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City Council Moves To Establish Public-Sector Energy Provider

Power lines at an SDG&E facility in North Park are seen here on Sept. 26, 2017.
Andrew Bowen
Power lines at an SDG&E facility in North Park are seen here on Sept. 26, 2017.
City Council Moves To Establish Public-Sector Energy Provider
GUESTS: Andrew Bowen, metro reporter, KPBS News Subscribe to the Midday Edition podcast on iTunes, Google Play or your favorite podcatcher.

The San Diego City Council voted 7-2 Monday to begin the process of establishing a public-sector energy provider to compete with companies like San Diego Gas & Electric.

Environmentalists have long supported the concept, known as community choice energy. Proponents say a community choice energy provider would lower energy costs, introduce a new revenue stream for the city and offer choice in the often-monopolized energy market.

With the vote, the city will begin the process of establishing a joint- powers authority to provide energy throughout the San Diego region, with the intention of inviting the county's other jurisdictions into the fold as the program gets fleshed out. The council will vote to officially form the authority in the third quarter of 2019 if it adheres to the city's current timeline.


While the concept of a community choice energy provider drew no resistance from City Council attendees, local labor representatives warned of the necessity to work only with unionized energy companies.

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"Other CCAs in California include labor values like collective bargaining, project labor agreements, community benefit agreements and supporting a unionized work force," said Gretchen Newsom, political director of the International Brotherhood of Electrical Workers Local 569. "We urge the progressive members of the council to align San Diego with national progressive priorities and other CCA models and build strong labor provisions."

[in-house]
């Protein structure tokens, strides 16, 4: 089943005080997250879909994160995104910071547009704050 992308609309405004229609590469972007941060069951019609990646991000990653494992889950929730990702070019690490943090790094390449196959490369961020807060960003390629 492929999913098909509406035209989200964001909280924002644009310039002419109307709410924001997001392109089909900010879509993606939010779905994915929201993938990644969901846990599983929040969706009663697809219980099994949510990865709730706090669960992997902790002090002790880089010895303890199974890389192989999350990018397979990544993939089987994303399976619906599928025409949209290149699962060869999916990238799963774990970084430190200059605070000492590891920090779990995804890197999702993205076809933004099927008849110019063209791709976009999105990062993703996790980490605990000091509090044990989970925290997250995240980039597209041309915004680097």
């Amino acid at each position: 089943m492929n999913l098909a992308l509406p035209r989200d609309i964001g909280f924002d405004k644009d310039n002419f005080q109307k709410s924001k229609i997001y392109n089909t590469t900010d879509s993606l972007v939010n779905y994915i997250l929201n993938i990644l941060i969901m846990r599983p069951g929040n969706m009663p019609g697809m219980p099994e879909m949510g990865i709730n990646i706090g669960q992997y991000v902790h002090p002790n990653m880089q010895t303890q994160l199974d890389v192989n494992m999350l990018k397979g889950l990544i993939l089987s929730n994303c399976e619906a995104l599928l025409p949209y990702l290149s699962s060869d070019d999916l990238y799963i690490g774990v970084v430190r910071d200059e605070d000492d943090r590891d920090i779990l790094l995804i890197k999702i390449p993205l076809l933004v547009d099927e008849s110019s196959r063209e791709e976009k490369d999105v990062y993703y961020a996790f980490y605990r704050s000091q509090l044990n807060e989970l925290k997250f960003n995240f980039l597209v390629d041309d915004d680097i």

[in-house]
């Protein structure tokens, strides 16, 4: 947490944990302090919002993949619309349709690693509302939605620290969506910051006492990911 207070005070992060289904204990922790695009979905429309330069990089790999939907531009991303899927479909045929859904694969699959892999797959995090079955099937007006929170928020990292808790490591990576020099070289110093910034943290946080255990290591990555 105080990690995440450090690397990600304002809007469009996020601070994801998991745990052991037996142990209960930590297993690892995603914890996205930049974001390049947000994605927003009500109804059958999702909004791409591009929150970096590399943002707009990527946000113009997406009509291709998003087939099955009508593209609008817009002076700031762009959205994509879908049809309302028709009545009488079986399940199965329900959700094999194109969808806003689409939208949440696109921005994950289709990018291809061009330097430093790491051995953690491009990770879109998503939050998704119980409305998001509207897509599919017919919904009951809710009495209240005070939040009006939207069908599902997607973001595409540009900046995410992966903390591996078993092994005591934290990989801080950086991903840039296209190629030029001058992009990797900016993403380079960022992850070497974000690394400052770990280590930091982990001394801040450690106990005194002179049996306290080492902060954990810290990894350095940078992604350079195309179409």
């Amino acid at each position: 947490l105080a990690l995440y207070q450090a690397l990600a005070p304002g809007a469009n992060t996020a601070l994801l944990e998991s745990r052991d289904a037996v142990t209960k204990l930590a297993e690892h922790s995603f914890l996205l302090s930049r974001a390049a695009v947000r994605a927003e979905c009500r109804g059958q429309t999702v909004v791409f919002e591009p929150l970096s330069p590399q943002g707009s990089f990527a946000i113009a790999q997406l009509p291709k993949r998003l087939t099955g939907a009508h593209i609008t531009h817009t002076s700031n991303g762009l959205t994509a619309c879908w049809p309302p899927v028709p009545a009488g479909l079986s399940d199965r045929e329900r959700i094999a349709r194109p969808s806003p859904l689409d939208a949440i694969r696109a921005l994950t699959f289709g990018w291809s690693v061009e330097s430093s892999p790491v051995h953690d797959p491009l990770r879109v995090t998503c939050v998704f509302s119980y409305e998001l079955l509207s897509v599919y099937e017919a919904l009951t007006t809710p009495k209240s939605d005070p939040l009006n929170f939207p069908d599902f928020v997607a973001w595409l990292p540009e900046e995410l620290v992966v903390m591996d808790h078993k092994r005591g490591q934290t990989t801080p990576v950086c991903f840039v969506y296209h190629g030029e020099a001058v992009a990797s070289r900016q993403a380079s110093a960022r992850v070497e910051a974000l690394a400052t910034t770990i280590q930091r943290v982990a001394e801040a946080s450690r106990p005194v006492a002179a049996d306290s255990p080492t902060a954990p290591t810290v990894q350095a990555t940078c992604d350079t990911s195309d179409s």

Council President Georgette Gomez said she would not support the joint- powers authority going forward if it does not contain protections for laborers and apprenticeship programs.

Councilman Scott Sherman, who voted against the resolution, called a provision to work with only unionized labor discriminatory against non-union employers. He also suggested that the city sort out its ongoing issues with its Public Utilities Department before dabbling in a new public utility agency.


"I would like to see competition with SDG&E, I really would," Sherman said, "because I don't think a monopoly — whether it be a government- regulated monopoly with SDG&E or a government-controlled monopoly with CCAs — is the way to go. Let's have competition and let the open marketplace dictate and the customer will actually be the beneficiary in the end."

A community choice energy provider composed solely of the city of San Diego would have the capacity to serve roughly 600,000 residents and would be the third-largest in the state. A joint-powers authority including the rest of the county's municipalities would become the second-largest in the state, according to city officials. The Clean Power Alliance, which serves nearly 1 million residents in Los Angeles and Ventura counties, is currently the largest community choice energy provider in the state.

RELATED: Community Choice Aggregation Critics Want San Diego To Slow Down

City officials estimate the program could have a total net income of $1.75 billion from 2020 to 2035, with an average annual income of roughly $110 million. The city also estimates that it could reduce its greenhouse gas emissions by roughly 50 percent by 2035 through the community choice program.

"At the end of the day, this will help us met our greenhouse gas emissions goals, it will lower rates for consumers, we will be able to reinvest in our communities and we will create good jobs for San Diegans," said Councilwoman Barbara Bry. "It's a win-win for the environment and for rate- payers."

If the city remains on its current timeline, the joint-powers authority would hire a CEO and CFO by the end of the year and begin hiring staff and securing funding in early 2020.

City officials hope to have the project off the ground and providing energy in 2021, but would need to submit the proposal to the state's Public Utility Commission by the end of the year to make that deadline.

"For decades, San Diegans have only had one option on where they get their electricity," said Mayor Kevin Faulconer. "Community Choice will change that by injecting healthy competition into the marketplace, allowing customers to benefit from lower energy costs, and pick greener energy sources to power their home or business."